Izumi Nakayama, a 1998 Carleton graduate, will present a talk titled ?Bleeding Rights: Menstruation Leave in Modern Japan? at 5 p.m. on Thursday, May 12, at Carleton College?s Gould Library Athenaeum. The event is free and open to the public.
Nakayama will speak on the conceptualization of menstruation leave, seiri ky?ka, in 20th century Japan. Menstruation leave provides menstruating women (if suffering from cramps and other discomforts) several days off from work, without fear of pay deductions or dismissal. In the Japanese labor market in the early 1900s, women dominated the labor market and, as a result, state concern with female reproductive capabilities increased dramatically. Labor science researchers conducted surveys of working women, producing data that proved the negative effects of wage labor on menstruation and fertility. Both female and male labor activists incorporated these results into new demands for the labor movement of the 1920s and by the late 1930s, at least two companies provided menstruation leave for their female workers. After Japan?s defeat in World War II, menstruation leave was codified in the Japanese Labor Standards Law and today Japan remains one of the very few countries with this controversial labor legislation.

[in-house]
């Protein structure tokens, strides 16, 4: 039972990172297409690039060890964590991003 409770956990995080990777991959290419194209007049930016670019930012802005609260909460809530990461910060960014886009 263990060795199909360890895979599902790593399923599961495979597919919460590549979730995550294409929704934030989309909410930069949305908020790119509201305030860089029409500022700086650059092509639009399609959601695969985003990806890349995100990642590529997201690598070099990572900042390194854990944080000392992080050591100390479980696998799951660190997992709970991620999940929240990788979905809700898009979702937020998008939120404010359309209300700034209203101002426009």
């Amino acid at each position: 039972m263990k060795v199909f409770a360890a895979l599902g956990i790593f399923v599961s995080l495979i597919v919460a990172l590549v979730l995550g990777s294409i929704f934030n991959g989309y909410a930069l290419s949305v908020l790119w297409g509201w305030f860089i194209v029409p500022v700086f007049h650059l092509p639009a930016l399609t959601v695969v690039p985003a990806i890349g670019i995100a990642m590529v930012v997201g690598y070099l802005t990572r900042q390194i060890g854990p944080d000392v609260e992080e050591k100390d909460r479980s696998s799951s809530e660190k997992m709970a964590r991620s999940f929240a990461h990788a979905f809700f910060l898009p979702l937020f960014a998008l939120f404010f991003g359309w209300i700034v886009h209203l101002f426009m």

Nakayama is a Ph.D. candidate at Harvard University in history and East Asian languages with emphasis on gender and labor history. Since graduating from Carleton, Nakayama has focused her studies on the conceptualization of labor in East Asian economies and recently completed a year of study at the Ohara Institute for Social Research at Hosei University in Japan.
For more information and disability accommodations, call Carleton?s library at (507) 646-4260.
Added by carlmedr on May 5, 2005